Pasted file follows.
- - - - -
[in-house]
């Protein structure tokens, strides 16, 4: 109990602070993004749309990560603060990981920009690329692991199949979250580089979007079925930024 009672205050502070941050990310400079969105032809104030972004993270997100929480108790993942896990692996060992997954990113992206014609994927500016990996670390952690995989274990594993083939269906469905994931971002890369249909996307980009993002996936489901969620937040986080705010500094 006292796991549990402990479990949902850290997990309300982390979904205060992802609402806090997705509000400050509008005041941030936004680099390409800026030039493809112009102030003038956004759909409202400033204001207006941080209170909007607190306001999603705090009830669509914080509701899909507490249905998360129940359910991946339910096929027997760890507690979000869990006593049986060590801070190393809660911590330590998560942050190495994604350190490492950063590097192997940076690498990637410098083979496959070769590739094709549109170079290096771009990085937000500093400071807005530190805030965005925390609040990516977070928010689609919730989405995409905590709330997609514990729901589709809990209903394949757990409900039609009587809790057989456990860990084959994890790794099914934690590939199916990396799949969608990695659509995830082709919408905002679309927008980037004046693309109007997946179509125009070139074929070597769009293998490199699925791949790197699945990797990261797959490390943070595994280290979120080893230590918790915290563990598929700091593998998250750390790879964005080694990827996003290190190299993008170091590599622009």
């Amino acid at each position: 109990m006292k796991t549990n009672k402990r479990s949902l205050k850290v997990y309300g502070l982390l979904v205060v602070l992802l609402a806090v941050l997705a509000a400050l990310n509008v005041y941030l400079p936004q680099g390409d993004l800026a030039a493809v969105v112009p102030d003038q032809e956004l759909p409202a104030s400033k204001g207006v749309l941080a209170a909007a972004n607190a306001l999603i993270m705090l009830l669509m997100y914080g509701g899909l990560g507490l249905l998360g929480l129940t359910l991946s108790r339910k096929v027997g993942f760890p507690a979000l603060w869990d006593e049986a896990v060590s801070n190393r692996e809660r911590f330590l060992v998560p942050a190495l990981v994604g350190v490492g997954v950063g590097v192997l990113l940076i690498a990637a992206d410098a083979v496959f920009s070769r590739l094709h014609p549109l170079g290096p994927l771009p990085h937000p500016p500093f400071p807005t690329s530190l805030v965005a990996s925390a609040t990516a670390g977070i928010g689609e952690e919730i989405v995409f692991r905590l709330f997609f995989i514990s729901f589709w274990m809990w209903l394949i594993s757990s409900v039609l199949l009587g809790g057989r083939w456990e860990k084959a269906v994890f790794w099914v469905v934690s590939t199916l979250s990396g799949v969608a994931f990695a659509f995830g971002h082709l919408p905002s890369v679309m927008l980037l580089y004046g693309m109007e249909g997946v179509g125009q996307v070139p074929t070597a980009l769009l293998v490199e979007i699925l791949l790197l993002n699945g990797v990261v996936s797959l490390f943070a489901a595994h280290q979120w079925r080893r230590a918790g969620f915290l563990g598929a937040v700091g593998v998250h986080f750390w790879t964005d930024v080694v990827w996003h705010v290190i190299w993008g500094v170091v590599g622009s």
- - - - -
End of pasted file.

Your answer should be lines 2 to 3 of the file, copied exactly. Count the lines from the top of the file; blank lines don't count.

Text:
């Protein structure tokens, strides 16, 4: 109990602070993004749309990560603060990981920009690329692991199949979250580089979007079925930024 009672205050502070941050990310400079969105032809104030972004993270997100929480108790993942896990692996060992997954990113992206014609994927500016990996670390952690995989274990594993083939269906469905994931971002890369249909996307980009993002996936489901969620937040986080705010500094 006292796991549990402990479990949902850290997990309300982390979904205060992802609402806090997705509000400050509008005041941030936004680099390409800026030039493809112009102030003038956004759909409202400033204001207006941080209170909007607190306001999603705090009830669509914080509701899909507490249905998360129940359910991946339910096929027997760890507690979000869990006593049986060590801070190393809660911590330590998560942050190495994604350190490492950063590097192997940076690498990637410098083979496959070769590739094709549109170079290096771009990085937000500093400071807005530190805030965005925390609040990516977070928010689609919730989405995409905590709330997609514990729901589709809990209903394949757990409900039609009587809790057989456990860990084959994890790794099914934690590939199916990396799949969608990695659509995830082709919408905002679309927008980037004046693309109007997946179509125009070139074929070597769009293998490199699925791949790197699945990797990261797959490390943070595994280290979120080893230590918790915290563990598929700091593998998250750390790879964005080694990827996003290190190299993008170091590599622009």
């Amino acid at each position: 109990m006292k796991t549990n009672k402990r479990s949902l205050k850290v997990y309300g502070l982390l979904v205060v602070l992802l609402a806090v941050l997705a509000a400050l990310n509008v005041y941030l400079p936004q680099g390409d993004l800026a030039a493809v969105v112009p102030d003038q032809e956004l759909p409202a104030s400033k204001g207006v749309l941080a209170a909007a972004n607190a306001l999603i993270m705090l009830l669509m997100y914080g509701g899909l990560g507490l249905l998360g929480l129940t359910l991946s108790r339910k096929v027997g993942f760890p507690a979000l603060w869990d006593e049986a896990v060590s801070n190393r692996e809660r911590f330590l060992v998560p942050a190495l990981v994604g350190v490492g997954v950063g590097v192997l990113l940076i690498a990637a992206d410098a083979v496959f920009s070769r590739l094709h014609p549109l170079g290096p994927l771009p990085h937000p500016p500093f400071p807005t690329s530190l805030v965005a990996s925390a609040t990516a670390g977070i928010g689609e952690e919730i989405v995409f692991r905590l709330f997609f995989i514990s729901f589709w274990m809990w209903l394949i594993s757990s409900v039609l199949l009587g809790g057989r083939w456990e860990k084959a269906v994890f790794w099914v469905v934690s590939t199916l979250s990396g799949v969608a994931f990695a659509f995830g971002h082709l919408p905002s890369v679309m927008l980037l580089y004046g693309m109007e249909g997946v179509g125009q996307v070139p074929t070597a980009l769009l293998v490199e979007i699925l791949l790197l993002n699945g990797v990261v996936s797959l490390f943070a489901a595994h280290q979120w079925r080893r230590a918790g969620f915290l563990g598929a937040v700091g593998v998250h986080f750390w790879t964005d930024v080694v990827w996003h705010v290190i190299w993008g500094v170091v590599g622009s």